Just to refresh your memory, the Roman Empire fell into decline because it got big as hell. The Romans would conquer a region — preferably some place with an existing governmental infrastructure — simply by showing up with a big army, maybe fighting a few battles, and then announcing to its people that there was a new sheriff in town now, and that sheriff was Rome. They’d then leave a few soldiers behind, kick back, and collect tax payments from their new debtor state. But continuing this pattern for generations spread the empire too thin, and the task of actually keeping places as far-flung as modern-day Morocco, Great Britain, and Armenia under their control proved to be a logistical nightmare. As groups such as the Huns, the Goths, and the Vandals took turns invading one part of the empire or another, the Romans just sort of gave up, slowly leaving their protectorates to fend for themselves. The regular people left behind took what the Romans brought — their religion, their language, their governmental structures — and used it to forge cultural identities of their own.
This, in a sense, is what happened to history podcasting after Mike Duncan ended The History of Rome in 2012. He’d reached the hazy point in history — around 500 A.D. — where the empire was effectively based out of Constantinople, everyone involved was nearing the Middle Ages, and honestly, five years seems like a long time to devote to a single subject, so who can blame him for moving on? But just as the German, French, British, Egyptian, Byzantine, and a whole host of other cultures emerged from the ashes of the Roman Empire, so did a wave of more specialized podcasts, picking up where Duncan left off.
“I liked pretty much everything about The History of Rome,” says Robin Pierson at some point in the first episode of The History of Byzantium, proceeding to list off everything he loved about Duncan’s defunct podcast and then explaining he’d liked the show so much that he decided to pick up where he left off. The History of Byzantium proceeds to document the ashes of the Eastern Roman Empire as they smoldered for a millennium in Constantinople before being snuffed out around 1500. Where Duncan sounded like an enthusiastic guy at a bar talking your ear off about Rome, Pierson is milder, managing to make his half-hour dispatches from a past full of assassinations, brutality, and conquest take on a sedative effect. This is not exaggeration — if you are a person who falls asleep to podcasts, I cannot recommend The History of Byzantium strongly enough. He has a penchant for audibly cringing as he describes a particularly evil deed committed by one of his subjects; sometimes, he simply sighs at them like an exasperated parent. It is a very good podcast.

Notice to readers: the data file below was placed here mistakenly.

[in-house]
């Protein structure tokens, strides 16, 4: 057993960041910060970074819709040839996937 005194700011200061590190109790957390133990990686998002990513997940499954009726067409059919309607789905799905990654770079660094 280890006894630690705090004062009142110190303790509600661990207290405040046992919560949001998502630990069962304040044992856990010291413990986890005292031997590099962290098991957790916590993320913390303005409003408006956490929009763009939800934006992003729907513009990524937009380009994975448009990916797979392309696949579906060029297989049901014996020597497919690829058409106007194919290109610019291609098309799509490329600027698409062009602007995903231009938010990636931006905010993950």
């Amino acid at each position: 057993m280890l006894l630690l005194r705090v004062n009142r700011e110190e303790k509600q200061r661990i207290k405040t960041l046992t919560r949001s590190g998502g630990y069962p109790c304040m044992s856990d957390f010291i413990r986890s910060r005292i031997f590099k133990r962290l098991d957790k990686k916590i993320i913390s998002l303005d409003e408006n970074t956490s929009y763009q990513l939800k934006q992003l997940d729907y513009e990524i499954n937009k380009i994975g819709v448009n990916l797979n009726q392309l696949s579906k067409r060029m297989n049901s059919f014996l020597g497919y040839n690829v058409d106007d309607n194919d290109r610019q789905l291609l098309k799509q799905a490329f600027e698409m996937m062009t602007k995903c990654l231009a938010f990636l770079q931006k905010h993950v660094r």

Where Duncan was a rockstar with enough of an audience to take a sponsorship from Audible, Pierson comes across as just somebody who’s trying to distinguish themself within their scene. In lieu of ads for products, many of his episodes begin with endorsements of his own podcast from other people who have history podcasts, and the episodes close with Pierson urging his listeners to check those other podcasts out, too. He has big-upped history-comedy podcasts, historical fiction podcasts, podcasts on war, podcasts on the time before Rome, and many on the time after. No one dares tackle Rome again. Many of these shows post new episodes infrequently, while others simply ended without notice. As someone with hard drives full of half-finished and just-only-started projects, all of which I vowed to pick back up only to never get around to it, I feel a kinship with these once-podcasters.
It’s through Pierson’s plugs that I found my new favorite history podcast, The History of England. Similar to The History of Byzantium, the show’s host, David Crowther, announces right at the top of the first episode that he’ll be picking up where Duncan left off, but in Anglo-Saxon Britain, which at the time was full of very short people who lived in tribal villages before being very quickly becoming overrun by — and intermixed with — taller, meaner, and more hierarchically-minded warrior tribes traveling from Germany. Like Pierson, the British Crowther makes all the bludgeoning go down with the force of a pillow, but injects a dose of levity, treating every new king, battle, and slash as if it were all part of a big Monty Python sketch. As he frequently reminds listeners, he records his show in a shed behind his house.